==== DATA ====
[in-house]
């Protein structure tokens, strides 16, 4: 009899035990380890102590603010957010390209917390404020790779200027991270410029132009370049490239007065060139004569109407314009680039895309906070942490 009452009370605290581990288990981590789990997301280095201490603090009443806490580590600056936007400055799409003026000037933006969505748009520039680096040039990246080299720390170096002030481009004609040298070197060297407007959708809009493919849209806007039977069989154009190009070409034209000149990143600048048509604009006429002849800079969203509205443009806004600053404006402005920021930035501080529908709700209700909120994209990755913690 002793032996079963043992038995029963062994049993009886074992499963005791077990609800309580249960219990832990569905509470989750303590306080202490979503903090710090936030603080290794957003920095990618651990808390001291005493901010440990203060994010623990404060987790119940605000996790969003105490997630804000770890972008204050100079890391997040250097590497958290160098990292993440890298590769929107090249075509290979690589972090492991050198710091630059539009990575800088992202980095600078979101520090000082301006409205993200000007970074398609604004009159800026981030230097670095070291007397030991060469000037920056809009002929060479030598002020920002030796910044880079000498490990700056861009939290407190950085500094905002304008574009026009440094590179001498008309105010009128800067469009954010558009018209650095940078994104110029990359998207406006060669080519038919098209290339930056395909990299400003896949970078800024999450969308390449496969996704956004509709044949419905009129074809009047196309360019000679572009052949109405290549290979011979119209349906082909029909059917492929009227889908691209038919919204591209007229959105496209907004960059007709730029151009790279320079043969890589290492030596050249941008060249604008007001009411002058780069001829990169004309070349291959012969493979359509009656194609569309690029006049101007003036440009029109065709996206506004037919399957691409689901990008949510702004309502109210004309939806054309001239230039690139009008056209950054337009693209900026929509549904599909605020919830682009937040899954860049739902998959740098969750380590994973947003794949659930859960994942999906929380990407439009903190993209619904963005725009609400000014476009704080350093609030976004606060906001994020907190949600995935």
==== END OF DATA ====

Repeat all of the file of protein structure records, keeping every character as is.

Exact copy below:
[in-house]
């Protein structure tokens, strides 16, 4: 009899035990380890102590603010957010390209917390404020790779200027991270410029132009370049490239007065060139004569109407314009680039895309906070942490 009452009370605290581990288990981590789990997301280095201490603090009443806490580590600056936007400055799409003026000037933006969505748009520039680096040039990246080299720390170096002030481009004609040298070197060297407007959708809009493919849209806007039977069989154009190009070409034209000149990143600048048509604009006429002849800079969203509205443009806004600053404006402005920021930035501080529908709700209700909120994209990755913690 002793032996079963043992038995029963062994049993009886074992499963005791077990609800309580249960219990832990569905509470989750303590306080202490979503903090710090936030603080290794957003920095990618651990808390001291005493901010440990203060994010623990404060987790119940605000996790969003105490997630804000770890972008204050100079890391997040250097590497958290160098990292993440890298590769929107090249075509290979690589972090492991050198710091630059539009990575800088992202980095600078979101520090000082301006409205993200000007970074398609604004009159800026981030230097670095070291007397030991060469000037920056809009002929060479030598002020920002030796910044880079000498490990700056861009939290407190950085500094905002304008574009026009440094590179001498008309105010009128800067469009954010558009018209650095940078994104110029990359998207406006060669080519038919098209290339930056395909990299400003896949970078800024999450969308390449496969996704956004509709044949419905009129074809009047196309360019000679572009052949109405290549290979011979119209349906082909029909059917492929009227889908691209038919919204591209007229959105496209907004960059007709730029151009790279320079043969890589290492030596050249941008060249604008007001009411002058780069001829990169004309070349291959012969493979359509009656194609569309690029006049101007003036440009029109065709996206506004037919399957691409689901990008949510702004309502109210004309939806054309001239230039690139009008056209950054337009693209900026929509549904599909605020919830682009937040899954860049739902998959740098969750380590994973947003794949659930859960994942999906929380990407439009903190993209619904963005725009609400000014476009704080350093609030976004606060906001994020907190949600995935």